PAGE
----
Lean – Back to the Basics

A few weeks ago, I had the honor and privilege to speak to the founders of four manufacturing startup companies as part of the Vogt Awards program.  The topic was near and dear to my heart – Lean Manufacturing. 

My initial thoughts were many – how am I going to cram all I know about Lean into 90 minutes? There are so many topics to discuss – How will I pick the ones that will help them the most?  Is a high level, broad-brush approach appropriate or should I go into details on selected topics?  Where should I start with such a blank sheet?  Then it hit me – a blank sheet… These are startups.  Early stage startups are that.  Some of them have only developed a prototype, and they will probably not be making their own products initially, so talking about 5S, Visual Factory, KanBan, Poka-Yoke, and other topics may not be of immediate use for them.  So where to start?

Well, as Julie Andrews once said, “Let’s start at the very beginning, it’s a very good place to start.”  So I went back to the basics, introducing the concept of Lean Thinking and focused on the Principles of Lean introduced by Womack & Jones:

  • Value
  • The Value Stream
  • Flow
  • Pull
  • Perfection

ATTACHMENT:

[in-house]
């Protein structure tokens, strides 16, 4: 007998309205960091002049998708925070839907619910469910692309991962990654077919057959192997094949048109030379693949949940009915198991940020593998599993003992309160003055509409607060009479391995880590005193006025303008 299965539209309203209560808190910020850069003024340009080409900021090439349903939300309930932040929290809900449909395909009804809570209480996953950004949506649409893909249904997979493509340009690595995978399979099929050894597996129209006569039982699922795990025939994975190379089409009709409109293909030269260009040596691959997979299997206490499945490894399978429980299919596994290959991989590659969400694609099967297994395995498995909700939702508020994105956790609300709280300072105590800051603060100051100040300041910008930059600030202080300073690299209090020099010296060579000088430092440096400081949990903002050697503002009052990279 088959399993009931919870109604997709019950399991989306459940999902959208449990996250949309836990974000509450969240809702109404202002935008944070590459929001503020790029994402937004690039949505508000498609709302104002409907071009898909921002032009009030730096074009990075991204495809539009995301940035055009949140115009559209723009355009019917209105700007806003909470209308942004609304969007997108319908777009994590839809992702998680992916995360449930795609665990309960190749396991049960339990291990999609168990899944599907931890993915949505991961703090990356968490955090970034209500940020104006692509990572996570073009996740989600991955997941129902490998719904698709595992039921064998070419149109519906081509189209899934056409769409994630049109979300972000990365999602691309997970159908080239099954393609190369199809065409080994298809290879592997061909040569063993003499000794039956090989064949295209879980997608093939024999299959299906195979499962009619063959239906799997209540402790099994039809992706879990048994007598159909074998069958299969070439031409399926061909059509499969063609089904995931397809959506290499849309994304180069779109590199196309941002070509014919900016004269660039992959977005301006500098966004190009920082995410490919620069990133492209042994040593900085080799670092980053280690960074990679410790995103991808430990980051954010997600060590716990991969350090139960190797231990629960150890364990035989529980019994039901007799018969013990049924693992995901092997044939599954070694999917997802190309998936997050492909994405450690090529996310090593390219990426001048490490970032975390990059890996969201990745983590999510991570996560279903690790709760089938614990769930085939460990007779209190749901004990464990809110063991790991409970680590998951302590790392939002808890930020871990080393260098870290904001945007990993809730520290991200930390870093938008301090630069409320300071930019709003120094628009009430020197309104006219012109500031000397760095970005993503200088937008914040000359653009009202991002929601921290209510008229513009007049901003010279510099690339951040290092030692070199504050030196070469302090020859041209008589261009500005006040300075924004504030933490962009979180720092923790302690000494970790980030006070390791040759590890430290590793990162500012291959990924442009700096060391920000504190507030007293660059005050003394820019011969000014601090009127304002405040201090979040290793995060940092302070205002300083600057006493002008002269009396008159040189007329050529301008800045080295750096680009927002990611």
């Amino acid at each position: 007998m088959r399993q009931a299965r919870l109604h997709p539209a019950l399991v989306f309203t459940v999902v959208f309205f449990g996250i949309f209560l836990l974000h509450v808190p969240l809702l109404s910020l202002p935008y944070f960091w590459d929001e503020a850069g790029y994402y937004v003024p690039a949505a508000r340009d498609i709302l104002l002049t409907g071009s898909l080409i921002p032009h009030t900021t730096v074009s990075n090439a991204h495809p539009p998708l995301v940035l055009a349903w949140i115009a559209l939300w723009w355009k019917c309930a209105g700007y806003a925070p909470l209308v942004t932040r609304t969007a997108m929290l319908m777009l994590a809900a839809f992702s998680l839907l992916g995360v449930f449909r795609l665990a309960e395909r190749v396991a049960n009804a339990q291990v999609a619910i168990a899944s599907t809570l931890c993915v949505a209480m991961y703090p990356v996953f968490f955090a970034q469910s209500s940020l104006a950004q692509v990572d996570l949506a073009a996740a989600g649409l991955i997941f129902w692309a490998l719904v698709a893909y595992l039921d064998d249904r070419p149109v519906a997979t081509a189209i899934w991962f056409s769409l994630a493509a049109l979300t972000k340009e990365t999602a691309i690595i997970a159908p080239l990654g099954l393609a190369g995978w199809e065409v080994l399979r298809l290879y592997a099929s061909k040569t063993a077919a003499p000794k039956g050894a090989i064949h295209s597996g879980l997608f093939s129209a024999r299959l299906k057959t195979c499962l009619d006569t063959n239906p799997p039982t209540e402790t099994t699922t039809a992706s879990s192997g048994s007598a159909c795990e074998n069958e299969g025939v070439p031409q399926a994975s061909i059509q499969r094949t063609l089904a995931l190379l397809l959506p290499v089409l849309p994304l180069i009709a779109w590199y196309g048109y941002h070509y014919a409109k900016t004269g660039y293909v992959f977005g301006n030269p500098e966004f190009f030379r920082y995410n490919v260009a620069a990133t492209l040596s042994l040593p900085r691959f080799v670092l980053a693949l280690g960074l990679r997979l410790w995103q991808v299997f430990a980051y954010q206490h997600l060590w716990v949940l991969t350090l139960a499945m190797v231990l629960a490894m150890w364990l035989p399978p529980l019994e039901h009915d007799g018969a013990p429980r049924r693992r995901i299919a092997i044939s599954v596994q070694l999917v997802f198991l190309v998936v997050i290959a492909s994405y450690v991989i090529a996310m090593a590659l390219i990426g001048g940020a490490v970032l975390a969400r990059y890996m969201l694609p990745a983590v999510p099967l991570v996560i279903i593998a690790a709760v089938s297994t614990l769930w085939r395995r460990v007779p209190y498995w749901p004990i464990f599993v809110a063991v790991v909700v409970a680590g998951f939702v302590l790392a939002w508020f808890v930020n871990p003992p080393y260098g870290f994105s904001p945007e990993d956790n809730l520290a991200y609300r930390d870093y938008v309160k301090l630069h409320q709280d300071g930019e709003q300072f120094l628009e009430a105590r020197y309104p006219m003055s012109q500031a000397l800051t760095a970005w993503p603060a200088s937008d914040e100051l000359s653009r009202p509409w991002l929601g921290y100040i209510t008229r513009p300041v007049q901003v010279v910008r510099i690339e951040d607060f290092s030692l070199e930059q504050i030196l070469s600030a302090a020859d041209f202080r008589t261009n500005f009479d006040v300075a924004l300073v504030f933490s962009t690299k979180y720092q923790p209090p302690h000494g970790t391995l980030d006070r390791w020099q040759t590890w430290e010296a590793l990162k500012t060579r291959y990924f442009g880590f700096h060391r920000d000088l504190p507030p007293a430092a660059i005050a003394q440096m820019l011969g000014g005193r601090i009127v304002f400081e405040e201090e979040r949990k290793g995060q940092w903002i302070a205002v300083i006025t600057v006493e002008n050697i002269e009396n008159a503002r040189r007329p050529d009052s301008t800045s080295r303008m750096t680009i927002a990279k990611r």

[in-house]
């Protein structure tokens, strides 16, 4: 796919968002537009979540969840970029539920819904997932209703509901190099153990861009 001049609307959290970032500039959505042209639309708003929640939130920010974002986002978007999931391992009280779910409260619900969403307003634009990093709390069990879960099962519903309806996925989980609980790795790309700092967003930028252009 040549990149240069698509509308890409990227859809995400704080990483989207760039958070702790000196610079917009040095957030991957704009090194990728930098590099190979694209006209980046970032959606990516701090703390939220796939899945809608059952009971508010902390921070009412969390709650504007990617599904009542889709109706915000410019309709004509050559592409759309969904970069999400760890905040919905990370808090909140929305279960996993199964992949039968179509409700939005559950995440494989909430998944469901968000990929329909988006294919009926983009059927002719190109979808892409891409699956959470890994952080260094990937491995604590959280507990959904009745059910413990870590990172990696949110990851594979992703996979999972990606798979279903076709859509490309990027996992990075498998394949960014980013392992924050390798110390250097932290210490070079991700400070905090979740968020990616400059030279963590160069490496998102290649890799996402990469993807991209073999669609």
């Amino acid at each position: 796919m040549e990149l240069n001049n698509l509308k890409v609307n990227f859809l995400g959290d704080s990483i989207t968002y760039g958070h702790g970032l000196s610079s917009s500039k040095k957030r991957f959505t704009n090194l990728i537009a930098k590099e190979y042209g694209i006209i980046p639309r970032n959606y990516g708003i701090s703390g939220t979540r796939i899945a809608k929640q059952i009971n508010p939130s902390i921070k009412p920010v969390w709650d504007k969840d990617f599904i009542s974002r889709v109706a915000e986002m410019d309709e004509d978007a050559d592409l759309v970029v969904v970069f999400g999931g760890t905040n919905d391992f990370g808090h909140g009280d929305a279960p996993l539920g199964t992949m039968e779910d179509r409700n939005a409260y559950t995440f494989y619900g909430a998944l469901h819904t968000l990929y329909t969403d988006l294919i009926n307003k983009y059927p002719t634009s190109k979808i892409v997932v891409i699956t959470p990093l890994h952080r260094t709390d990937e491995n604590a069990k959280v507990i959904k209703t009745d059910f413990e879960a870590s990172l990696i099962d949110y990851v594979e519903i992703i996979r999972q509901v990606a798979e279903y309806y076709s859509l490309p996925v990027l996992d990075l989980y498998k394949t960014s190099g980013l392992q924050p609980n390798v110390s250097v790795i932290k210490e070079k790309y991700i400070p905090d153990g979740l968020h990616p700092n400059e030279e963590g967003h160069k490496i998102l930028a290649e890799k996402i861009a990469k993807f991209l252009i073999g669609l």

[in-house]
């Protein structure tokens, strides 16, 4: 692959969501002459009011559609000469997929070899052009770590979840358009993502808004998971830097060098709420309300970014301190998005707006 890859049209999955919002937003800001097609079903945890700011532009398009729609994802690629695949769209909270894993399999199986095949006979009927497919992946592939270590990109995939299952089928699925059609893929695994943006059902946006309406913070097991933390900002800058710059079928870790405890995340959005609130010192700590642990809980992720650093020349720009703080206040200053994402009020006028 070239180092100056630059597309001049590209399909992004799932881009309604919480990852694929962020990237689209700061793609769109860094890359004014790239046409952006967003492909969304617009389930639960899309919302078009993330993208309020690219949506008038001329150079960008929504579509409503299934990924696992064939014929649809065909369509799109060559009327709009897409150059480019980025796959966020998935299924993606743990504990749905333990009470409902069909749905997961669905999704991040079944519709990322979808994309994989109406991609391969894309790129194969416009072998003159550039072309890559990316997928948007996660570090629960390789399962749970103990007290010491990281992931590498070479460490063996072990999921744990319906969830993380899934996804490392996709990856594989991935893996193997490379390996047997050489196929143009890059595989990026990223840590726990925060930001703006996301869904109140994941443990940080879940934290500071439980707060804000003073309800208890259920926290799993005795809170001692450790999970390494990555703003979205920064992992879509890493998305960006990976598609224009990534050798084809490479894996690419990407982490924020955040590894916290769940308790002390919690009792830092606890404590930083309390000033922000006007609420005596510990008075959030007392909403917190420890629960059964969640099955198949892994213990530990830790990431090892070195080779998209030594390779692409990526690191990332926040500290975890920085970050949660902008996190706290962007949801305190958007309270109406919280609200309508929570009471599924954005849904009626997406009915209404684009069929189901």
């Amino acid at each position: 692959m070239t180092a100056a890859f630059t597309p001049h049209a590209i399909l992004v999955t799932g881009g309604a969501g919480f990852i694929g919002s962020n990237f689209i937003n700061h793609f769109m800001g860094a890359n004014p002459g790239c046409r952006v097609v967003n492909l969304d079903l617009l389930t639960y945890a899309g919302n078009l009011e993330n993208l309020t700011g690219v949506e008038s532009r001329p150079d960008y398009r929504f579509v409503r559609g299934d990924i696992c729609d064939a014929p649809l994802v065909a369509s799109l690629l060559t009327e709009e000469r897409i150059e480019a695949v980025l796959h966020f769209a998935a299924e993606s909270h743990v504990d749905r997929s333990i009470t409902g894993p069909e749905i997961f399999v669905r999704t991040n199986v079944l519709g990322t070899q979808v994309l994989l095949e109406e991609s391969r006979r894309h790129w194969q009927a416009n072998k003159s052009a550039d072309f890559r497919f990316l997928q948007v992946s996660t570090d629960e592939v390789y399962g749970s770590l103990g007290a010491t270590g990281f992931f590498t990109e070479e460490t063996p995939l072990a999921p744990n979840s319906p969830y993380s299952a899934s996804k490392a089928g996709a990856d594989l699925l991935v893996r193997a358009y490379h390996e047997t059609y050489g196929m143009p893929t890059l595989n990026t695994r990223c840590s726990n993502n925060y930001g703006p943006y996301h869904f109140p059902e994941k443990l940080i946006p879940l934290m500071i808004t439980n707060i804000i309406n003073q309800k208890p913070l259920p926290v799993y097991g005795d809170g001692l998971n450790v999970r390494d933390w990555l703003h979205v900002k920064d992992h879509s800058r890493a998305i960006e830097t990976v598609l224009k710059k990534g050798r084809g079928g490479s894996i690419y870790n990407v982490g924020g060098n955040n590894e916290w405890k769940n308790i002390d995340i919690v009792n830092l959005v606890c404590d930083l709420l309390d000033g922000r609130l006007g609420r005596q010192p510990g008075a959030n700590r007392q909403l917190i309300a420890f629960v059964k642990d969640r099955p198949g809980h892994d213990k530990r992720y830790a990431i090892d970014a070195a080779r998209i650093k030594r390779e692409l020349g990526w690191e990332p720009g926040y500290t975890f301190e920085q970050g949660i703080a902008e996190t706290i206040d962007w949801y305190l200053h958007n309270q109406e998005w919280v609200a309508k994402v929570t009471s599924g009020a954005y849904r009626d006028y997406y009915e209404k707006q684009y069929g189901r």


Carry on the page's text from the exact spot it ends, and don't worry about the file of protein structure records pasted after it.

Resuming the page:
Understanding these fundamental principles are key to understanding Lean.  All the topics, tools, etc. can be traced back to these 5 principles.  And since we’re talking about people who are just starting their companies, what better place to start!  They can use these to serve as a foundation for how they will operate their companies, as Lean is intended.  So instead of jumping to the solution, I focused on thoroughly understanding the underlying philosophy – something they could really use.

Then I started thinking – how often to Lean practitioners jump straight into the solutions before making sure the audience understand the principles?  We go straight to the tools and templates without understanding why we are using them.  And then we wonder why Lean transformations fail.  It’s like teaching Calculus without understanding Algebra (or even basic Arithmetic), and we need to stop.  Take the time to go back to the basics and focus on the fundamentals.  It’s time well spent.

Oh, and interestingly enough, the cohort I spoke to was also going through the Lean Startup Program (which I think is fantastic), so I asked them:  How much time did you spend learning about Lean and these fundamental principles?  Answer: None.

Let me know your thoughts!

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